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Life Tabernacle Church pastor Tony Spell flashes a 'V' for vitory, as he walks to the gate to leave East Baton Rouge Parish Prison and speak to his supporters and media gathered outside after he was arrested, booked then released on bond, Tuesday, April 21, 2020. Spell, who has defied the prohibition of large gatherings put in place because of the novel coronavirus COVID-19 epidemic and continued to hold services, was arrested on a Tuesday on allegations he tried to hit a protester Sunday with one of his buses.

The Central pastor who defied the coronavirus stay-at-home order was placed on house arrest Saturday morning after refusing to tell a state district judge whether he would continue to hold religious services.

Judge Fred Crifasi of the 19th Judicial District Court put Rev. Tony Spell, the controversial pastor of Life Tabernacle Church, on house arrest at 9 a.m. 

Spell was arrested Tuesday morning and booked into parish prison on misdemeanor counts after a protester accused the Pentecostal preacher of nearly hitting him on Sunday with one of the church's school buses along Hooper Road. 

Spell has disputed the protester's story. He was released from Parish Prison midday Tuesday to joyous followers after his wife, Shaye, posted cash bail of $5,000.

However, one condition of Spell's release is that he "refrain from any and all criminal conduct, including but not limited to strictly abiding by the all emergency orders issued by the Governor of the State of Louisiana."

District Attorney Hillar Moore III said Saturday that Spell did not clearly tell the judge whether he will continue to defy the governor's coronavirus stay-at-home order by having services at his Life Tabernacle Church on Sunday.

On Friday, Spell had a deadline of 5 p.m. to answer the judge about his intentions to hold services. It was extended to 5:45 p.m., but he only responded with a quote from the Bible.

Long said Spell cited 1 Peter 3:14 , which says: "But and if ye suffer for righteousness' sake, happy are ye: and be not afraid of their terror, neither be troubled."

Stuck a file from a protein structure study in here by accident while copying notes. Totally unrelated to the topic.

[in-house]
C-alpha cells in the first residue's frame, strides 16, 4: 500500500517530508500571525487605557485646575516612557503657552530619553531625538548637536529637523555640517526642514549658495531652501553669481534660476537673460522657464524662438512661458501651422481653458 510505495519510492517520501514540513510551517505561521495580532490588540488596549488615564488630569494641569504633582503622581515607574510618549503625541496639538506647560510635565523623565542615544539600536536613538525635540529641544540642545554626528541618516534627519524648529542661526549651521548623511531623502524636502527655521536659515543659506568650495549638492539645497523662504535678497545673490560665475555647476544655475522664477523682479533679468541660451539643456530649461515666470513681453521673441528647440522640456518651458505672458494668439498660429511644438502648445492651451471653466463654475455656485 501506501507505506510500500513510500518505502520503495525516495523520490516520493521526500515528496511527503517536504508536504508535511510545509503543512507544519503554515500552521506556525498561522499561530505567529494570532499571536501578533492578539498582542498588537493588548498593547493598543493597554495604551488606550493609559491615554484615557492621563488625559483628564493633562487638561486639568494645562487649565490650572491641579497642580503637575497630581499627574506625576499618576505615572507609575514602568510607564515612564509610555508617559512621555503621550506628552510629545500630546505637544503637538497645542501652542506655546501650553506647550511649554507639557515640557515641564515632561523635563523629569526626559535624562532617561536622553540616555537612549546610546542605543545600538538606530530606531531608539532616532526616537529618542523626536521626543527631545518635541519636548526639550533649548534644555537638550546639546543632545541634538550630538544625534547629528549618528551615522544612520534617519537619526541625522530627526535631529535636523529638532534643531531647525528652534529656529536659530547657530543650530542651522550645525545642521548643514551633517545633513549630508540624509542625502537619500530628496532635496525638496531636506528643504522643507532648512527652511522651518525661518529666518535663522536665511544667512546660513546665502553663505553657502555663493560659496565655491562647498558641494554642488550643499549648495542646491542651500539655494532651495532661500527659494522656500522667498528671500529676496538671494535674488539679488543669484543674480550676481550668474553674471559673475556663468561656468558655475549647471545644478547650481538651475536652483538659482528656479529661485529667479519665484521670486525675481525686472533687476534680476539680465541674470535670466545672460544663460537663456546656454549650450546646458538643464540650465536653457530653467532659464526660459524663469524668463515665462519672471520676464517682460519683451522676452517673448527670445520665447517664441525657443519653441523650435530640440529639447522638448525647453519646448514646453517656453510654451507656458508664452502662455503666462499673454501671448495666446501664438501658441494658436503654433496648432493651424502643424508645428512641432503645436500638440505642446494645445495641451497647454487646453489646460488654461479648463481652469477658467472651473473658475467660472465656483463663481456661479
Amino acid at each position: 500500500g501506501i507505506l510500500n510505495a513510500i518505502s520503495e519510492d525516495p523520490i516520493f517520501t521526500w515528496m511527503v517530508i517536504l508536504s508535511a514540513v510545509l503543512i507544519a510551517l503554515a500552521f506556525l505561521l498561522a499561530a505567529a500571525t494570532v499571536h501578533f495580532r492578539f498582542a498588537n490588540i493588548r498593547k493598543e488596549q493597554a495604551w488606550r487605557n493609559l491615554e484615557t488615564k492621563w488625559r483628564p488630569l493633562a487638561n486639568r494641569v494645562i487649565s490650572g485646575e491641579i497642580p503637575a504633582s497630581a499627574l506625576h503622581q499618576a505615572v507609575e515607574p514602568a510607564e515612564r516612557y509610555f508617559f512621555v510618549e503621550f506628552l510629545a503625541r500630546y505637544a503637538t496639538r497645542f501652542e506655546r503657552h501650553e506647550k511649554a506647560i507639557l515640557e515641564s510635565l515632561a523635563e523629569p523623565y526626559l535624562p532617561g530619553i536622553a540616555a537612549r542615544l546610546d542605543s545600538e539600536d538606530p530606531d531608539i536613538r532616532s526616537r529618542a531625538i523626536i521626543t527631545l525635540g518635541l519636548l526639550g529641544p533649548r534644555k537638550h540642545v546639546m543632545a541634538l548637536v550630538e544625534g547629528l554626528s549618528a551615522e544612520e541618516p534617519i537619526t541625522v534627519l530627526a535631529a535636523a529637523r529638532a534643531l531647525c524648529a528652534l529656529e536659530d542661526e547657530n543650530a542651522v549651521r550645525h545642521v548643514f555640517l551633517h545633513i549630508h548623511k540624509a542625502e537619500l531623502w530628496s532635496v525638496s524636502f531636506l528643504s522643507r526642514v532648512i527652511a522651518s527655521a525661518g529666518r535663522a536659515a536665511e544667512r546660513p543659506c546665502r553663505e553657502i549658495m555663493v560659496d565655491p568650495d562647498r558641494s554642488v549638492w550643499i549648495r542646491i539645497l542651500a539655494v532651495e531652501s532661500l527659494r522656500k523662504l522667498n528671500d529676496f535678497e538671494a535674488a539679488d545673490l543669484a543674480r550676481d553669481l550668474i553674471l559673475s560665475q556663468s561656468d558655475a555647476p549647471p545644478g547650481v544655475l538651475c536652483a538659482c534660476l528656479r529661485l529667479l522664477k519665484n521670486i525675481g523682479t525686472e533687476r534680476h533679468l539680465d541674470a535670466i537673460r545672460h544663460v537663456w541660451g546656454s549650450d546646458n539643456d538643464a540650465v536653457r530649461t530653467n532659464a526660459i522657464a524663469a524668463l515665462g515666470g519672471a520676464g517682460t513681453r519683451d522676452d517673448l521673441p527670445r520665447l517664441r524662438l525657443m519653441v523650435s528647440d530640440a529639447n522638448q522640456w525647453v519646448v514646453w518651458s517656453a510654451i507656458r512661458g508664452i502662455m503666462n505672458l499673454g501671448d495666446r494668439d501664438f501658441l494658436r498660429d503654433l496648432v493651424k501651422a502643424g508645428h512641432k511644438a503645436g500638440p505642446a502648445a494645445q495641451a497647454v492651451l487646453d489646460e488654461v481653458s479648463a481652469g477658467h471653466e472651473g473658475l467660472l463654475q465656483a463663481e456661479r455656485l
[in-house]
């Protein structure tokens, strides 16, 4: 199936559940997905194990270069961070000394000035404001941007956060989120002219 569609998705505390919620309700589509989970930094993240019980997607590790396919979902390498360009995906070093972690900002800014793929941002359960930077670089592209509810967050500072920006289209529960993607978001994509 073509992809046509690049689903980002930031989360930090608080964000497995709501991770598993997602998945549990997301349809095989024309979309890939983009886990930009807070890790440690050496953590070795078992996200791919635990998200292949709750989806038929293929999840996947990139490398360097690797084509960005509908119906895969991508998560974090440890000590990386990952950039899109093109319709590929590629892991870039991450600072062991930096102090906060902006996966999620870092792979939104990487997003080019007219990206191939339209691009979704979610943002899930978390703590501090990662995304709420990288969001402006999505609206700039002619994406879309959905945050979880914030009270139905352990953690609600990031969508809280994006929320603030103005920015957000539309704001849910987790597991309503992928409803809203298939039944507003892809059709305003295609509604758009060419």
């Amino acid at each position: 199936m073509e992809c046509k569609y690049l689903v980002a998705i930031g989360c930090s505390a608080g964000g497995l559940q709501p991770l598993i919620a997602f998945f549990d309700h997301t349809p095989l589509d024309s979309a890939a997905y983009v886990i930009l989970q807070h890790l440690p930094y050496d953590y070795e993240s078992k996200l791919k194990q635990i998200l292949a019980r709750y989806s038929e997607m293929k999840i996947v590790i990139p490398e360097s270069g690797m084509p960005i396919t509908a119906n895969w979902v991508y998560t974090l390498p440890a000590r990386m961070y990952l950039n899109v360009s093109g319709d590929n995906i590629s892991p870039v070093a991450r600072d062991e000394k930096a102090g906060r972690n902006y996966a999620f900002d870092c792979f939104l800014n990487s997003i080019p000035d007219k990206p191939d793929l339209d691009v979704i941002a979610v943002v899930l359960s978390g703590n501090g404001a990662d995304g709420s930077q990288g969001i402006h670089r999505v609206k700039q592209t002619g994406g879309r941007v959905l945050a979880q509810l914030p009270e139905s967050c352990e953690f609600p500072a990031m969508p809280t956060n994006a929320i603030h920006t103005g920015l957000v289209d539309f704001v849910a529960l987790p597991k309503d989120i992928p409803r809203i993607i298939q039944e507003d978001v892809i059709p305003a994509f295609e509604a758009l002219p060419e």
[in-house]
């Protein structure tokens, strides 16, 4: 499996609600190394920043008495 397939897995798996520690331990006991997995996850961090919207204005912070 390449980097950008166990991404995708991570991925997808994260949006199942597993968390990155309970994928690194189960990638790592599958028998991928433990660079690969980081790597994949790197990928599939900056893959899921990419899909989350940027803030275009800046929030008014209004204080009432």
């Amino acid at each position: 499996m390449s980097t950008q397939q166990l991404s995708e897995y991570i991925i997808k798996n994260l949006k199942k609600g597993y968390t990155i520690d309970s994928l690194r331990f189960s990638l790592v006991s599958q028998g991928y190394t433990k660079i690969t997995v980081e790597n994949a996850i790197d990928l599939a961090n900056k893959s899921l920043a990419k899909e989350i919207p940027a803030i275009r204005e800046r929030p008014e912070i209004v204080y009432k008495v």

The judge then asked Spell directly if he intended to continue to hold services Sunday, in defiance of Gov. John Bel Edward's order, according to Moore. Spell did not respond, which the judge took as an indication he would preside over services this weekend.

Spell's attorney, Joe Long, said he does not know whether Spell plans to hold services Sunday. 

"As far as I know, there will be church, whether or not he participates," Long said. "I don’t know whether he plans on doing it. He’s praying on it."

In a Saturday video posted by the Central City News from Spell's home, the pastor did not clearly say whether he would hold services, though he emphasized his right to worship as fundamental to his faith.

“I promise you, I will continue to do what I do," Spell said. "This is not about me. This is about our religious liberties.”

Right before he was fitted with the ankle monitor, administered by a man in personal protective equipment, Spell noted that he still had much to say, but that, "tomorrow at 12 o’clock, my voice will be silenced for several months. You will not hear from me again.”

He did not expand on his statement. 

Spell has flouted state stay-at-home and social distancing orders aimed at limiting the novel coronavirus, saying the limits violate his and his congregants' First Amendment rights to assemble and practice their faith.

He has garnered international attention for his and his church's stand against the orders, attracting praise from some Christian groups but also plenty of criticism and a handful of regular protesters outside his church on Hooper Road.

Editors note: This story's headline was updated April 26 to reflect the condition of the Rev. Tony Spell's bond barred him from violating the governor's order by holding large church services. 

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